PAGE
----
January 2, 2014
Stempel is instructed to lose to contestant Charles Van Doren (Ralph Fiennes), an upper class intellectual and the son of celebrity Columbia University professor Mark Van Doren (Paul Scofield). Stempel agrees to take a dive if he is made a panel member of a different television show. Stempel follows through but not the producers. The disgruntled Stempel goes to authorities, but is discredited.
Bright young Harvard graduate Dick Goodwin (Rob Morrow) is a lawyer working for Congress. Looking for a means to simultaneously advance his career and perform a public service, he stumbles across Stempel and decides to go after the quiz shows. Complications arise when he reluctantly forms a friendship with the ingratiating Charles Van Doren.
As the investigation continues, it becomes increasingly obvious that "Twenty One" was rigged all along, and Van Doren was fed the answers. When he finally admits it, he loses his plum positions and brings disgrace upon his accomplished father.
How others will see it. Despite the advantages of a stellar cast, a magnificent script, able direction, and positive reviews, Quiz Show was a box office disappointment, falling short of its budget. The film did win Oscar and Golden Globe nominations for Best Picture, Best Director, Best Screenplay, and Best Supporting Actor (Turturro by the Golden Globes and Scofield by the Oscars). Alas for all concerned, the dire crowd-pleaser Forrest Gump was the big winner that year.
Today at imdb.com, the user vote total (44K) is respectable but the user grade of 7.5 is underwhelming, given the film's blatant quality. Some viewers accuse the film of antisemitism, given Stempel's eternally obstreperous character. The jaded downplay the implications of a rigged television show: So it's fake, so what.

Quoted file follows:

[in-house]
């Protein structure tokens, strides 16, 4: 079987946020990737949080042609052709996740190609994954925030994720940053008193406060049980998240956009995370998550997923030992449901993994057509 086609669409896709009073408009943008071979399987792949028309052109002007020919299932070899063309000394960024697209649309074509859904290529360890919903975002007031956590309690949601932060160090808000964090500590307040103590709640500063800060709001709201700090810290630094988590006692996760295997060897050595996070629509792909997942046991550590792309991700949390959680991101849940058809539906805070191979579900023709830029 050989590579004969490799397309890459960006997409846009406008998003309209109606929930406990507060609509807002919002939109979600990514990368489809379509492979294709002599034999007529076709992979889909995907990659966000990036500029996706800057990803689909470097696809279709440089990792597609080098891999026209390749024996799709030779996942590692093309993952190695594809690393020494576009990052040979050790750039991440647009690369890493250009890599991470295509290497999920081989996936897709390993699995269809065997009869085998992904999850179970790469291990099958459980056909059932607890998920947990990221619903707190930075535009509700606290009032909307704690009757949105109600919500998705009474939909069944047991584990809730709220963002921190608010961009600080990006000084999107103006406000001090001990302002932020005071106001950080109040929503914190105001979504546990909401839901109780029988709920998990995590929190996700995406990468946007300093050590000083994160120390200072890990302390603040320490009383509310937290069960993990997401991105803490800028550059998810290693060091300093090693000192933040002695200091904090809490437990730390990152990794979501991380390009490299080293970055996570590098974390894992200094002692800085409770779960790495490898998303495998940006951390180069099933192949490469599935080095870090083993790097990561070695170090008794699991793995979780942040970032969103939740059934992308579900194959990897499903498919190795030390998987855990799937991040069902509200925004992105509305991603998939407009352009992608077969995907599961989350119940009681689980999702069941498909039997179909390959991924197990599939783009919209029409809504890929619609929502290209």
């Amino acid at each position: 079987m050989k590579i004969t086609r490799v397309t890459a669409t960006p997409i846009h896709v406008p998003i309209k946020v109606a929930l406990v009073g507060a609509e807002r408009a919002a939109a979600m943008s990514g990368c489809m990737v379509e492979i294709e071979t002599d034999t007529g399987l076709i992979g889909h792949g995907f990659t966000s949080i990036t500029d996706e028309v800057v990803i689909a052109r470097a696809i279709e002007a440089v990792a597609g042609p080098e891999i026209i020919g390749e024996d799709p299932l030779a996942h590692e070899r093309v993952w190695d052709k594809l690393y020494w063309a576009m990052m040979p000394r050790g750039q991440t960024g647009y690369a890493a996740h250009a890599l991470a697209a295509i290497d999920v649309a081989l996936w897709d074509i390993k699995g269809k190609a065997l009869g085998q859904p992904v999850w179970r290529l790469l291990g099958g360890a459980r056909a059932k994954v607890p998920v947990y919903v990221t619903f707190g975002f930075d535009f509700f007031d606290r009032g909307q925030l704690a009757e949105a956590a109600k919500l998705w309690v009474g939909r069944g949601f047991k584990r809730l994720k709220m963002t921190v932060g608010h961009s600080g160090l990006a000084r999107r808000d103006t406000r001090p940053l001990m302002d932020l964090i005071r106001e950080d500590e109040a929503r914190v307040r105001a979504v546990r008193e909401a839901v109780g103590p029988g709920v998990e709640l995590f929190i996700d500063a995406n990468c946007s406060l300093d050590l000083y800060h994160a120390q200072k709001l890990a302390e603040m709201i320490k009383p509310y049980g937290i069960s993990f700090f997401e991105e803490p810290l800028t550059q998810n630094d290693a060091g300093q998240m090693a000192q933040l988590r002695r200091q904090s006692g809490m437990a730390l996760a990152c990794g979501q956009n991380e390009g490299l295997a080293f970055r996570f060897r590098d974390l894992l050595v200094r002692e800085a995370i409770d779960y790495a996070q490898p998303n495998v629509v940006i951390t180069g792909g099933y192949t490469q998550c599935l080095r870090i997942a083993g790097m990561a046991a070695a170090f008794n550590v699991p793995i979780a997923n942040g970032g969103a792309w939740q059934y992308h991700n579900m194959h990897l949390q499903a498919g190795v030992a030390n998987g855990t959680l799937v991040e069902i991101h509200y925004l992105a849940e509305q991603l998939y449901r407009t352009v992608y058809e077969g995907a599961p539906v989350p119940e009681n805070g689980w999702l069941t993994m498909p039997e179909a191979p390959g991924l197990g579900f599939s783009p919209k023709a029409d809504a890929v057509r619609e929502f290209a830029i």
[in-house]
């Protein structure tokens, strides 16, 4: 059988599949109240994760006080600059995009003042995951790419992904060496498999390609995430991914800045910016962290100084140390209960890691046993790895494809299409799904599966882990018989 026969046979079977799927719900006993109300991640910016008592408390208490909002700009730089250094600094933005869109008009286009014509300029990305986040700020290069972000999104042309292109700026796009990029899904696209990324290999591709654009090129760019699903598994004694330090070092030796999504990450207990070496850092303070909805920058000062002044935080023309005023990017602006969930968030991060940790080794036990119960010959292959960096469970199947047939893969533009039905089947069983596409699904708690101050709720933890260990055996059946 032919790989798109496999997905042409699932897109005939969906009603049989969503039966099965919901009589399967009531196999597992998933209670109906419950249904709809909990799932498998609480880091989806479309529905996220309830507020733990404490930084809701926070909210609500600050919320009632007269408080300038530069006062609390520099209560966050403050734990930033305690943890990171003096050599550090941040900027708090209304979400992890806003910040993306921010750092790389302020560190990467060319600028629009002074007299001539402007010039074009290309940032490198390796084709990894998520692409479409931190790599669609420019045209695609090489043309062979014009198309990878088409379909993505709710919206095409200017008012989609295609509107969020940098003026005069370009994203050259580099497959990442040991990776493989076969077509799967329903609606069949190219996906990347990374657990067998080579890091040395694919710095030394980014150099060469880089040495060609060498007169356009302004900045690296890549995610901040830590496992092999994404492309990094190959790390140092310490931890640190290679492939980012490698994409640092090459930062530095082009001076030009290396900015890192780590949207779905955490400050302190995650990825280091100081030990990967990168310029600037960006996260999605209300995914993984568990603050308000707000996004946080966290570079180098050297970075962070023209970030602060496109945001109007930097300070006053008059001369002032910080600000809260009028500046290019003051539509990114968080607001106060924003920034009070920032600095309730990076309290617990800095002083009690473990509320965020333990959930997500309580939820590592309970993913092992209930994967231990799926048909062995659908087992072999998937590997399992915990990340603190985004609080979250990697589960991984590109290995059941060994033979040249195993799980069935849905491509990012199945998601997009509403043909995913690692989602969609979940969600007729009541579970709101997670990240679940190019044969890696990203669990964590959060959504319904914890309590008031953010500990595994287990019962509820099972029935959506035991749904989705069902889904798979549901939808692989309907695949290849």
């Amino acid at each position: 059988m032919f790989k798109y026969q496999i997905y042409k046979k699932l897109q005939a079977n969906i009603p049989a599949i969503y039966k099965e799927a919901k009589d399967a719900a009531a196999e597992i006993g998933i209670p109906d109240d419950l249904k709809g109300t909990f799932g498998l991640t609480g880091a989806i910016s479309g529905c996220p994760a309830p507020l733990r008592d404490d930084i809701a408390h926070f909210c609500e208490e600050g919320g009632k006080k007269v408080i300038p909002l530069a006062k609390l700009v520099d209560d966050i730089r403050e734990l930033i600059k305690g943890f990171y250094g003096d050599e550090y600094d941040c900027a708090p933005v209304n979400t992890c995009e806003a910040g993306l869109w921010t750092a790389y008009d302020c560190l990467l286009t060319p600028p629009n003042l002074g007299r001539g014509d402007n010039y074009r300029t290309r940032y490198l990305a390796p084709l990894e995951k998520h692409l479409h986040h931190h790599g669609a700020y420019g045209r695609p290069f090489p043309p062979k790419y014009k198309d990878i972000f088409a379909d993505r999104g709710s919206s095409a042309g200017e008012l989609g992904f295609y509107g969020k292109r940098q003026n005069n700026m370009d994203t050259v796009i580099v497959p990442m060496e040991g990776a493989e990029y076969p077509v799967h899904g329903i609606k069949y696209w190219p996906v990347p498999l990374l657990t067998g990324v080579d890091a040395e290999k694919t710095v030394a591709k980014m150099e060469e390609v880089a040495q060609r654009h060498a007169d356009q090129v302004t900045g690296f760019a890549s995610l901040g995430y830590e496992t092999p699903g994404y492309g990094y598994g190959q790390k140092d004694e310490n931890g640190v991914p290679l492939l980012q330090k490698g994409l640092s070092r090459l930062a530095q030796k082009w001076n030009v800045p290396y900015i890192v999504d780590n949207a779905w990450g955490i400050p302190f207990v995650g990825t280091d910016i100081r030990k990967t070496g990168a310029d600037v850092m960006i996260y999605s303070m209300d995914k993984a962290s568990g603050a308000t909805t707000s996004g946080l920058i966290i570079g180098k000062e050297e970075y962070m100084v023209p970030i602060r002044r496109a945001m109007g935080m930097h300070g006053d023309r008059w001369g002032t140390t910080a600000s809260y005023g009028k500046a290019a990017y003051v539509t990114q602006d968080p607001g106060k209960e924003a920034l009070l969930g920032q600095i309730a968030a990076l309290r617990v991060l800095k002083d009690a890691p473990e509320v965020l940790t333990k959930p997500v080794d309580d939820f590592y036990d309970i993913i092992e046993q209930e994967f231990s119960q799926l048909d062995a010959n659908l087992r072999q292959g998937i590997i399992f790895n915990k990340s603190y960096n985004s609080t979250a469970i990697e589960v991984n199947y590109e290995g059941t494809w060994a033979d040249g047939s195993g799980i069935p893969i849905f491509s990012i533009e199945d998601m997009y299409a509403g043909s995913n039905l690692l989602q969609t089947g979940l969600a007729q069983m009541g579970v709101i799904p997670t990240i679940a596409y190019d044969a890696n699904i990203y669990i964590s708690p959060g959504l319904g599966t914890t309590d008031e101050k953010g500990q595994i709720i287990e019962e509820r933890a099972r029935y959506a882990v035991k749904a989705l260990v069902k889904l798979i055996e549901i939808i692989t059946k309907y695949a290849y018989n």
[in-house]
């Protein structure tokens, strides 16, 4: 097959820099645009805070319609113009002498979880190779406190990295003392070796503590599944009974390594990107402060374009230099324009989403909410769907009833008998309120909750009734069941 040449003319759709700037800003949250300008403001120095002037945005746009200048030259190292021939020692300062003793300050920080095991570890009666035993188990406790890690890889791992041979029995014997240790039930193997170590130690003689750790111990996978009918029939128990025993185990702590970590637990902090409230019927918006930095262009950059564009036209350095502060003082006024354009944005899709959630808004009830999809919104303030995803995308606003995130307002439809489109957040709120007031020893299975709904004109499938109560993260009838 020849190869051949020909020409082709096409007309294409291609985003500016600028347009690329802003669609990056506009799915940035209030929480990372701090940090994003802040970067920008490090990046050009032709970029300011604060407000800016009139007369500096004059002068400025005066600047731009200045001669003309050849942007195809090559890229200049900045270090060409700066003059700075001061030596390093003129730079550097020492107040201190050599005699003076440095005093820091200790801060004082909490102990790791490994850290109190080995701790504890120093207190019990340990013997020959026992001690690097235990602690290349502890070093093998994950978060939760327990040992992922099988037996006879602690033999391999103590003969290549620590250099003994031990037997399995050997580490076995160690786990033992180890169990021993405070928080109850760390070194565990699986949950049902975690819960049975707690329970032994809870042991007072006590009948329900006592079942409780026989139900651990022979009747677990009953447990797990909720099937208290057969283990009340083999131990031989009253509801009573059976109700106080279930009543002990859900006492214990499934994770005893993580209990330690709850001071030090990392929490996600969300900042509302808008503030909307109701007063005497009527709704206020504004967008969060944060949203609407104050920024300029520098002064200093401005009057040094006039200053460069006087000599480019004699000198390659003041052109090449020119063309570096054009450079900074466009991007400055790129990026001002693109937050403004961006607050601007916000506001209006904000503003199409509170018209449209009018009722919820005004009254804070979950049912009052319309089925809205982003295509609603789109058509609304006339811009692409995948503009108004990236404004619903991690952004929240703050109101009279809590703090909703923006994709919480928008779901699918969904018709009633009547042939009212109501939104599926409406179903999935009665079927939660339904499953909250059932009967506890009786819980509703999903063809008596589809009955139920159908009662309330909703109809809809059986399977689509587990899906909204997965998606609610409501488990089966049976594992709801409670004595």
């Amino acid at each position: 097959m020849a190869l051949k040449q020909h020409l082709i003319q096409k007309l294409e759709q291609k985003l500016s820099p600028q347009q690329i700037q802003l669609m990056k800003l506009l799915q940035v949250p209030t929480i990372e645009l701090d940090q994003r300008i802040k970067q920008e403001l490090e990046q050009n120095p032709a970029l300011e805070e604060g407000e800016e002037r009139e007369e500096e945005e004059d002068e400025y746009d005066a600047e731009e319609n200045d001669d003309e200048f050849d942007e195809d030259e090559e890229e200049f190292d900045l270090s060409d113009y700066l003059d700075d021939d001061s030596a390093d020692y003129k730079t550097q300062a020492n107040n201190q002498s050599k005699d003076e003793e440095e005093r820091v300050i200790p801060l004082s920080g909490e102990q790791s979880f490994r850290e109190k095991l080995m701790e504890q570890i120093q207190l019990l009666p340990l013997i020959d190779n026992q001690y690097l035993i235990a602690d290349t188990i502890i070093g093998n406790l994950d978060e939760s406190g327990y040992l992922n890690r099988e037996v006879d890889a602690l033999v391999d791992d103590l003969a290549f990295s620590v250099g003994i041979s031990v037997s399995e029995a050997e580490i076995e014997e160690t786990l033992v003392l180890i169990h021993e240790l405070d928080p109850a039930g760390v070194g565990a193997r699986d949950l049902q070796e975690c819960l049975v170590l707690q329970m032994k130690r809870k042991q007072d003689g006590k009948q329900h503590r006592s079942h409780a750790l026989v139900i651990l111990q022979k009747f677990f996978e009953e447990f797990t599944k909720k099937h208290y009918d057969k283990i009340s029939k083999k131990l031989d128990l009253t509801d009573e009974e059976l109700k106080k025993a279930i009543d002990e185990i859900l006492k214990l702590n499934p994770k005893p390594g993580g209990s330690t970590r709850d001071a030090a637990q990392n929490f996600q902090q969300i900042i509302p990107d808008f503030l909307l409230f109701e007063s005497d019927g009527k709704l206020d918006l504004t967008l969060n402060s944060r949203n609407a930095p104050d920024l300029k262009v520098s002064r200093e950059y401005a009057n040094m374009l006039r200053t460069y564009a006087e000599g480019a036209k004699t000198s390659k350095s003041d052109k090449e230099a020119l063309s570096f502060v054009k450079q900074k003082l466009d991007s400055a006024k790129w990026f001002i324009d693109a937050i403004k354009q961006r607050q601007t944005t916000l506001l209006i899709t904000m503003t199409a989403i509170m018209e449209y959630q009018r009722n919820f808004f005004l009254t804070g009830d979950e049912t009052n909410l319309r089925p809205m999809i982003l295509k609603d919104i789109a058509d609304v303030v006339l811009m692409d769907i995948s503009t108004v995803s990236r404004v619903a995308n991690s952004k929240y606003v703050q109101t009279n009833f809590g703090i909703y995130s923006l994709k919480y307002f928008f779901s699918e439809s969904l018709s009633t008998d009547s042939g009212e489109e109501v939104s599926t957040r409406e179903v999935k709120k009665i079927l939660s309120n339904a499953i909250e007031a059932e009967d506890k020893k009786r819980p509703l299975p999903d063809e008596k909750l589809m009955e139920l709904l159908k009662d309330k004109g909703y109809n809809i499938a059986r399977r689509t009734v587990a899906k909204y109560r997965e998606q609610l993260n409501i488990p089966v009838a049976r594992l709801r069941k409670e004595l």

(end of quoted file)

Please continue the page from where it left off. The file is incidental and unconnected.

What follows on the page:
How I felt about it. The writer of Quiz Show is Paul Attanasio, who adapted relevant portions of Dick Goodwin's memoir. It is interesting that Quiz Show was Attanasio's first film screenplay, and although he wrote other good screenplays (e.g. Donnie Brasco) his big financial success came instead as a television producer. If you can't beat them, join them. The irony is underscored by the eventual success of "Twenty One" producers Enright and Freeman with later game shows. All is forgiven if enough people watch. Just ask Phil Robertson.
I discuss Attanasio and his screenplay because it really is remarkable. It would likely be a stretch to call the best screenplay since Casablanca. But it is damned good, particularly when compared with Forrest Gump, the most overpraised product of lowest common denominator American cultural entertainment.
True, director Redford is another reason that the film is so good, and he did direct the even more remarkable Ordinary People. But Ordinary People was about a family. Quiz Show has some of that: the ultimately devastating disappointment of Scofield in his seemingly perfect son, and to a lesser degree, the anger that Johann Carlo has when she learns that her brilliant and combative husband was also fed answers.
But Quiz Show is really an indictment of the shallowness of American society. Pleasant blueblood Charles Van Doren is the hero to be praised (and highly compensated), while genius (and Jewish) Herbie Stempel has to be sent back where he "belongs": the lower middle class. Meanwhile, the show's despicable and conniving producers are thoroughly dishonest throughout. For their efforts, they are financially rewarded, both before and (though admittedly years later) after.
The film's hero is Dick Goodwin, who helps reveal that quiz shows were faked and, ultimately, isn't beguiled by his friendship with Van Doren. To be the hero, it helps to have written the source book upon which the film is based. Likely, Goodwin's role in ending the reign of fake quiz shows is likely enhanced in the film. Such a conspiracy was bound to implode sooner or later.